Home / International News / Jamaica’s Chief Justice Outlines Priorities For Country’s Courts
Jamaica’s Chief Justice Outlines Priorities For Country’s Courts

The Chief Justice of Jamaica, Bryan Sykes, revealed that his vision for Jamaica's judiciary is "to be the best in the Caribbean region in three years and among the best in the world in six years, beginning March 1, 2019".

Jamaica’s Chief Justice Outlines Priorities For Country’s Courts

KINGSTON, Jamaica, March 12, 2019 (CMC) – Chief Justice, Bryan Sykes, says unnecessary court delays will not be accommodated, adding that the judiciary  “must get to the point, where matters begin on the day it is listed to begin”, as he moves to implement measures that will make the courts, here, “the best in the world in six years”.

In a radio and television broadcast, on Sunday night, marking the first anniversary of his appointment, Justice Skyes said, he understood the complexity, as well as the magnitude of the work that needed to be done, to transform the judicial arm of government, with excellence and efficiency at its core.

“It was also with the recognition that, if Jamaica is to achieve vision 2030, the Jamaican Judiciary must remain strong and maintain its integrity,” he said, elaborating that in developing excellent courts here, three main pillars are necessary, including trial and hearing date certainty.

“This means that the trial or hearing takes place on the day it is listed to begin. We no longer set multiple trials for each courtroom, as this always lead to adjournments. Unnecessary delays will not be accommodated.

“We must get to the point where matters begin on the day they are scheduled, and move away from the culture of multiple adjournments and mention dates. The culture shift has begun to produce desirable results in the Supreme Court and Parish Courts,” he revealed.

The Chief Justice said that the Court of Appeal should also increase its disposal rate as, since January 2019, there are now three additional judges, with three more to be added, later in this year.

“The consequence of hearing and trial date certainty is that cases are disposed of, within stated time standards. In Jamaica this means disposing of cases, within 24 months of entry into the courts.”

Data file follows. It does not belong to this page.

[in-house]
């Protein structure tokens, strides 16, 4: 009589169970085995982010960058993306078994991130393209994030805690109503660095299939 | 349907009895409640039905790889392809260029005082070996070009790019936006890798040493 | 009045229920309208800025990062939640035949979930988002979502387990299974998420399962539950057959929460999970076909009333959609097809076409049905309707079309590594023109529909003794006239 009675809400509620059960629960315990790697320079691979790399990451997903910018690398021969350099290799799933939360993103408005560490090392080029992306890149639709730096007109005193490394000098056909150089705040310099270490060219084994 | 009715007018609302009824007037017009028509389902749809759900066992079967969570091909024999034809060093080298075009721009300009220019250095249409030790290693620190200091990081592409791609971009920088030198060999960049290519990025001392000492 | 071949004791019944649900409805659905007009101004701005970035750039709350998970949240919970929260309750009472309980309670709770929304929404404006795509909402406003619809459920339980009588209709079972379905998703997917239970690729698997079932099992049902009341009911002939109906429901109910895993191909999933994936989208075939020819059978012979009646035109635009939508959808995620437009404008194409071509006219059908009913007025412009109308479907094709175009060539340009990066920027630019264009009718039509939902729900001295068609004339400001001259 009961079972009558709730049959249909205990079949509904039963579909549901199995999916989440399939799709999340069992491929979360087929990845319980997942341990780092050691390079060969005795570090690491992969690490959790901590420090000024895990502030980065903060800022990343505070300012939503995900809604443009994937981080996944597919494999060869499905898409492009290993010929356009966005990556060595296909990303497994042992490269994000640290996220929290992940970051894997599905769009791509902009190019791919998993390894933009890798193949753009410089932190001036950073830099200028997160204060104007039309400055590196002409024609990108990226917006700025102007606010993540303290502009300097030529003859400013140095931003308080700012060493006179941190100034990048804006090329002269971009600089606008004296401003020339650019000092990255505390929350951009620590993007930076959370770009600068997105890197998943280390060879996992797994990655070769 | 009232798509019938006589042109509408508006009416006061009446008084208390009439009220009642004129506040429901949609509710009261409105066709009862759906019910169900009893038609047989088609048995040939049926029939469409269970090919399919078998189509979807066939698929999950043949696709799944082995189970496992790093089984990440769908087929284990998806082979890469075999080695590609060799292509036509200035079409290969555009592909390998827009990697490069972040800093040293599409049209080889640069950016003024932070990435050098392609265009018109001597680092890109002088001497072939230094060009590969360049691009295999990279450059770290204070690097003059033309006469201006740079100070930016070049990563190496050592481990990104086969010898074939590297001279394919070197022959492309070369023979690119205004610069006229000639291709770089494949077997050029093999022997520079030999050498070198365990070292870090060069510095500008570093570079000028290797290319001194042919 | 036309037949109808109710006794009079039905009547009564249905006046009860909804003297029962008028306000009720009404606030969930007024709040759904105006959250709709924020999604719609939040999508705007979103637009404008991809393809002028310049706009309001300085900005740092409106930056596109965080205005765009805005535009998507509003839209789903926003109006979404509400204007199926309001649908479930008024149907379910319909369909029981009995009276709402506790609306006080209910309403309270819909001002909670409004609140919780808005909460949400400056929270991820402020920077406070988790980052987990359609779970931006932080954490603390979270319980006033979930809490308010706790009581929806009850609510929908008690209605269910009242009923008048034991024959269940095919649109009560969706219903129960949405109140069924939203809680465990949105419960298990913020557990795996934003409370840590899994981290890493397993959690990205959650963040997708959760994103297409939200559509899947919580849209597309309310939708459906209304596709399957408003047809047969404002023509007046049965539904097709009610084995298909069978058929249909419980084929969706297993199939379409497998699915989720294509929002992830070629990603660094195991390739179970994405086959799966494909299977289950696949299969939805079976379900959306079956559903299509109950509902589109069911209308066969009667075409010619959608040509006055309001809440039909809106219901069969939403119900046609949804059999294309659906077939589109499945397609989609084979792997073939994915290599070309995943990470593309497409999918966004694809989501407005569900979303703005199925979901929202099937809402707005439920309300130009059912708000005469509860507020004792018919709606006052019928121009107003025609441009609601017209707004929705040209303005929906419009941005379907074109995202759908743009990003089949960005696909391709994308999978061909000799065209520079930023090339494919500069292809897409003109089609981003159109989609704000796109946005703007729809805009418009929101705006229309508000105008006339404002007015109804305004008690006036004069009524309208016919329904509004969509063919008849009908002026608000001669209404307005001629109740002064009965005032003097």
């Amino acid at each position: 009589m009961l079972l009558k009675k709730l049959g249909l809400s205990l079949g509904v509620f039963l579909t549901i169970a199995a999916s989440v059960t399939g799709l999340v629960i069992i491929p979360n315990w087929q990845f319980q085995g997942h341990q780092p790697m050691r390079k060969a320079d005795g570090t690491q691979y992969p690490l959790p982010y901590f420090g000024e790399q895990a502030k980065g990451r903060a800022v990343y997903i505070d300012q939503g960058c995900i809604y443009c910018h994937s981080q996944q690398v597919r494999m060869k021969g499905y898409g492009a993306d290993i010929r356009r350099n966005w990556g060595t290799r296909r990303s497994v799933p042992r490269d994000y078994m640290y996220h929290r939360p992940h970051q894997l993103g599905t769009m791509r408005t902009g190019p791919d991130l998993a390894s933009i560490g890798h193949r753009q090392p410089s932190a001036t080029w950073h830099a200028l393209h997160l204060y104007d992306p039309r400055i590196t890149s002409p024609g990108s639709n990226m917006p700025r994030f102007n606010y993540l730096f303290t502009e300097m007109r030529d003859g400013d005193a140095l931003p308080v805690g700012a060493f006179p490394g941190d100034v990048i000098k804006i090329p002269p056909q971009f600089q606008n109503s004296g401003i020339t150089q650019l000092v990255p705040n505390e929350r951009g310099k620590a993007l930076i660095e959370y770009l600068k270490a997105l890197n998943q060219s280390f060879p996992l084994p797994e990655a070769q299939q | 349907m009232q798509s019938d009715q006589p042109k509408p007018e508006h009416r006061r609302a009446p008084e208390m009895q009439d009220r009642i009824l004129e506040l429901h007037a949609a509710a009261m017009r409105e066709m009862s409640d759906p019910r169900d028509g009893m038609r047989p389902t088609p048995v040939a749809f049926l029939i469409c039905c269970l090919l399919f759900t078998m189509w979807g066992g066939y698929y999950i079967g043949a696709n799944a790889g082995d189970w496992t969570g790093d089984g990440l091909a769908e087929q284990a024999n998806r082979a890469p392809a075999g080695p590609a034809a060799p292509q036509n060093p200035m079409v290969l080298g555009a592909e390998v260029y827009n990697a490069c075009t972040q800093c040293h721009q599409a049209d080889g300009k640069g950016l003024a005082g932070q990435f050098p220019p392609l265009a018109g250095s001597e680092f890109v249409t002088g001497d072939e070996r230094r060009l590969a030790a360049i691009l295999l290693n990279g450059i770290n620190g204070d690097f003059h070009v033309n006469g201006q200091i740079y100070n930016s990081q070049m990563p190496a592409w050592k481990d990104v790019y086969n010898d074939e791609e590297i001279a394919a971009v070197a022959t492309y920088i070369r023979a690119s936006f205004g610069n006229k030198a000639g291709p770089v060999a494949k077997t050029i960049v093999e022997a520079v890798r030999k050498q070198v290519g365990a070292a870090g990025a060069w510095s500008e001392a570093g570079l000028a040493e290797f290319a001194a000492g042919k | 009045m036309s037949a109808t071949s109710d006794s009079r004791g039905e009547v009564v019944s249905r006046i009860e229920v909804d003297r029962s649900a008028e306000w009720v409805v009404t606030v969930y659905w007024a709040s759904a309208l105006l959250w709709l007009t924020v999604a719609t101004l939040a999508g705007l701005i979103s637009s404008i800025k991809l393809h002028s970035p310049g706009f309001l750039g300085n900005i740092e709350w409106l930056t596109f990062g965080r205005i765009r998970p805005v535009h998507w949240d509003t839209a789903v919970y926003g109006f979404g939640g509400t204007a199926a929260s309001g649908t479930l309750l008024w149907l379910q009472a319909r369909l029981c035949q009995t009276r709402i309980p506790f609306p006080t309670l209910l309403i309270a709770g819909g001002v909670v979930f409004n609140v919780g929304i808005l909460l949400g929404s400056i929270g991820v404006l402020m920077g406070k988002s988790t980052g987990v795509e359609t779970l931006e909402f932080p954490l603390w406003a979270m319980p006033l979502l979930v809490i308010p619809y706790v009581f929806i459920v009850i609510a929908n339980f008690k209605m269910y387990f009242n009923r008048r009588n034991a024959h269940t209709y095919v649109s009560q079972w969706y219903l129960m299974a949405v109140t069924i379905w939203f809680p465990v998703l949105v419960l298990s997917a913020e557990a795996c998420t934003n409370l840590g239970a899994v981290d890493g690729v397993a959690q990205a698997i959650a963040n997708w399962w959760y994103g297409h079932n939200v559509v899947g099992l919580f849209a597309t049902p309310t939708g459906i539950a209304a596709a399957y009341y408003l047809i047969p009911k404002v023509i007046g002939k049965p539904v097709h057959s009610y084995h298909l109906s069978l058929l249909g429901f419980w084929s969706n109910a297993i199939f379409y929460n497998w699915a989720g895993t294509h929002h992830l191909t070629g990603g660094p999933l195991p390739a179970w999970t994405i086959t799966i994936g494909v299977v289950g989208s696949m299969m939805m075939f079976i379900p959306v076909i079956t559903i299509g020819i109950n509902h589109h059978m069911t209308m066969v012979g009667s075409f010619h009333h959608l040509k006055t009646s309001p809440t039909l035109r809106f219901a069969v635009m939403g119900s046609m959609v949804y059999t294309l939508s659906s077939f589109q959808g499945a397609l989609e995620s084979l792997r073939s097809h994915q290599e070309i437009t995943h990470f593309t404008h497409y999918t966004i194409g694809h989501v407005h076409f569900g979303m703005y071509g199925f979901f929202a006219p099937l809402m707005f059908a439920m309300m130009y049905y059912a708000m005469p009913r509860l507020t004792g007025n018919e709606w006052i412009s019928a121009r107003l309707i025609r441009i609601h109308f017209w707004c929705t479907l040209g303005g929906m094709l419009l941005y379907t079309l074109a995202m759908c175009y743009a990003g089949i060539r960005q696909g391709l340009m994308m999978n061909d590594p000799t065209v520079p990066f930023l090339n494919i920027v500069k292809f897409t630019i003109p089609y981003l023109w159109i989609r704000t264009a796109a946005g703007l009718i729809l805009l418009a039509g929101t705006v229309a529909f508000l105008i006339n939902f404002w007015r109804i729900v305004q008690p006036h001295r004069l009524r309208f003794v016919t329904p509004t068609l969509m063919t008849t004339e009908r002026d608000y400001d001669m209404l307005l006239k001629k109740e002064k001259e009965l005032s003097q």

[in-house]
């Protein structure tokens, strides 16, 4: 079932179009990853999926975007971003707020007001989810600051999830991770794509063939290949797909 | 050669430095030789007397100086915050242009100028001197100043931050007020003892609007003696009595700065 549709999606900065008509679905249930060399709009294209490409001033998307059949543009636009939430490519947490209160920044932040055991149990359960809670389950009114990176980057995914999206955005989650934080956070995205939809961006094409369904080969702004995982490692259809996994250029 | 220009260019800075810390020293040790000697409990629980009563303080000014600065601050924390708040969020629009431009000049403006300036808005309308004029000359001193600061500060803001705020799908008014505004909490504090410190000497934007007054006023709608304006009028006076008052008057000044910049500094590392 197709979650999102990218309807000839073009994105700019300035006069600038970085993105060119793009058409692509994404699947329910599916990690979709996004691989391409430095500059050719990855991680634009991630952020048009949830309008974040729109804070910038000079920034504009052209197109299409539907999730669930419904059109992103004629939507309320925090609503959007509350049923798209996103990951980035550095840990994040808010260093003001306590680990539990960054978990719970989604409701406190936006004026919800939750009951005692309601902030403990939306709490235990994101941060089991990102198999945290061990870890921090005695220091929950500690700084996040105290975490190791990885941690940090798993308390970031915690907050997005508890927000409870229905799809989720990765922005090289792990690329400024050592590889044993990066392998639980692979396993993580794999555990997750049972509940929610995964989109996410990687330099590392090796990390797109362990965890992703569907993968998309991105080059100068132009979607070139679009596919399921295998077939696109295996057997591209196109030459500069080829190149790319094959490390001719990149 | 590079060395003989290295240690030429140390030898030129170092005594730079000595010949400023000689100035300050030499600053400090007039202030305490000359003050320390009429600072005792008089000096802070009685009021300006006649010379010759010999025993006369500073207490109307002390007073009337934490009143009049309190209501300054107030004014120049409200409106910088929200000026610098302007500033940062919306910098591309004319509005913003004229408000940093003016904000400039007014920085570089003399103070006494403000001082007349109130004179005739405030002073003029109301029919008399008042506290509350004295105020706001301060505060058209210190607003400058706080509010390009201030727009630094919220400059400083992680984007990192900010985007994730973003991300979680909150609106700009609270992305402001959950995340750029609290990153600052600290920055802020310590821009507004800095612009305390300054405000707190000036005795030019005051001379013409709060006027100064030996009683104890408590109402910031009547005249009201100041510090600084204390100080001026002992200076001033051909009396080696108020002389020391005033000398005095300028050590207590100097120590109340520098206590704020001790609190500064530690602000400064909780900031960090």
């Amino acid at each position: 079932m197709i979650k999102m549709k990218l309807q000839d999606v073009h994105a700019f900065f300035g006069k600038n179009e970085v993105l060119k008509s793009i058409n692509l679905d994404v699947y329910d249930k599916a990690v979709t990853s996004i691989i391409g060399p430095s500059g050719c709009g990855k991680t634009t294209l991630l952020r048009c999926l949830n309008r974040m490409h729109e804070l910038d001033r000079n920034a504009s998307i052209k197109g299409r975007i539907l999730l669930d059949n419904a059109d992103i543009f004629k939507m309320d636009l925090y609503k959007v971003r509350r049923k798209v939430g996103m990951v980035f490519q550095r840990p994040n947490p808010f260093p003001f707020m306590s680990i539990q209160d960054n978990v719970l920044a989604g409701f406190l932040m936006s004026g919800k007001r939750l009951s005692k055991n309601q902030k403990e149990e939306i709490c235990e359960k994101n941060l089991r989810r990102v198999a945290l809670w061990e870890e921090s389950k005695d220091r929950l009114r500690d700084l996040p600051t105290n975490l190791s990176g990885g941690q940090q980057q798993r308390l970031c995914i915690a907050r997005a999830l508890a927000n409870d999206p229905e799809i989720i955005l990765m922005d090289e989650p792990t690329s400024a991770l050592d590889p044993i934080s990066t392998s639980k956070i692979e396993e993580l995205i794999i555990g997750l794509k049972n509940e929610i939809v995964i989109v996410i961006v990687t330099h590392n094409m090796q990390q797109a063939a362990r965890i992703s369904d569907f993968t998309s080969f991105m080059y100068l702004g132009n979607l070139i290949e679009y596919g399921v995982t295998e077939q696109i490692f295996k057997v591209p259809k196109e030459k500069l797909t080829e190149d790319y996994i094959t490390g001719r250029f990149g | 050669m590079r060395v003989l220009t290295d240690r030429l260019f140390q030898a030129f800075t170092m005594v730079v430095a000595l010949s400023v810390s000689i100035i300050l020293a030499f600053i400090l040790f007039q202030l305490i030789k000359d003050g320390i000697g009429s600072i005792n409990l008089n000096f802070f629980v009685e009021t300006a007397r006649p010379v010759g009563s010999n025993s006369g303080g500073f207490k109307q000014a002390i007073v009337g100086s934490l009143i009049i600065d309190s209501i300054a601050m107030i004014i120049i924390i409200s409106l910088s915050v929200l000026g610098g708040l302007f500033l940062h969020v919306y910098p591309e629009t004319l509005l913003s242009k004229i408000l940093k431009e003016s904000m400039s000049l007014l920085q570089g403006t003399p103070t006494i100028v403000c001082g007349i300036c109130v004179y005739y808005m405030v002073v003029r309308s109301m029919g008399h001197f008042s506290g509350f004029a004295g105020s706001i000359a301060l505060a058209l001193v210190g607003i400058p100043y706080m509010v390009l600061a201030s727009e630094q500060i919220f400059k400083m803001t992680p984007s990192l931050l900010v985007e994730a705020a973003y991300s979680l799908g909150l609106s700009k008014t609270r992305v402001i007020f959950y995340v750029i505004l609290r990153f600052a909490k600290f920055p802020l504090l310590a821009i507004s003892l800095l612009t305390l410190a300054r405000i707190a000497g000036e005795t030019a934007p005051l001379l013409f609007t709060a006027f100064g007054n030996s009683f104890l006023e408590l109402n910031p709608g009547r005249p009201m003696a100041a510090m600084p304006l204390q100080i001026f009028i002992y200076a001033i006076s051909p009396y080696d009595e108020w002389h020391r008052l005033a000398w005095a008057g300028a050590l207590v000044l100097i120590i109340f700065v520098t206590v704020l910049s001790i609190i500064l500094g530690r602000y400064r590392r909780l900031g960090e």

He said that in some divisions of the Supreme Court, the Gun Court and Parish Courts statistics show that more than 100 cases are being disposed of, for every 100 cases filed.

“For the first time, last year, seven Parish Courts had a clearance rate, of over 100 percent. This has set the platform for us to clear the current backlog, within six years,” he said, noting that time, human and material resources are properly utilized to produce the best outcomes for excellent courts.

“It is our goal to decrease the waiting time for the adjudication of some matters. For example, in divorce matters, once the documents are submitted error-free, the decree absolute will be issued, within 16 weeks. By December 31, 2019, there will be no outstanding divorces. That is our commitment to you.”

The Chief Justice said, that in relation to matters of probate and letters of administration, that is, establishing the validity of wills and dealing with the estates of persons who died, without a will, once all documents are submitted error-free, the Supreme Court staff will ensure that these take no longer than 12 weeks.

“Thirdly, excellent courts mean that we have a culture of service among staff and judges. Research has shown that the perception of court users is influenced by how they are treated and not only by the outcome of their cases.”

He said as our customer service charter states, court staff will be courteous, respectful, fair and prompt.

“My vision is for our Judiciary to be the best in the Caribbean region in three years and among the best in the world in six years, beginning March 1, 2019.

“To support this vision, I give my commitment, to put in place measures, so that by December 31, 2019, all outstanding judgments in the Supreme Court will be delivered. As of 2020, a judgment should be delivered within 90 days, and in exceptional cases, 180 days, following completion of the case.

“Courts will start on time and trial time productively utilized. All stakeholders – judges, court staff, witnesses, jurors, attorneys at law, police officers and others — despite the many challenges they face, must resolve to come to court to assist in the administration of justice,” Justice Skyes said, adding that the judiciary “will ensure that Jamaica is the place of choice to live, work, raise families, do business and retire in peace and safety”.

Leave a Reply

Your email address will not be published.

Scroll To Top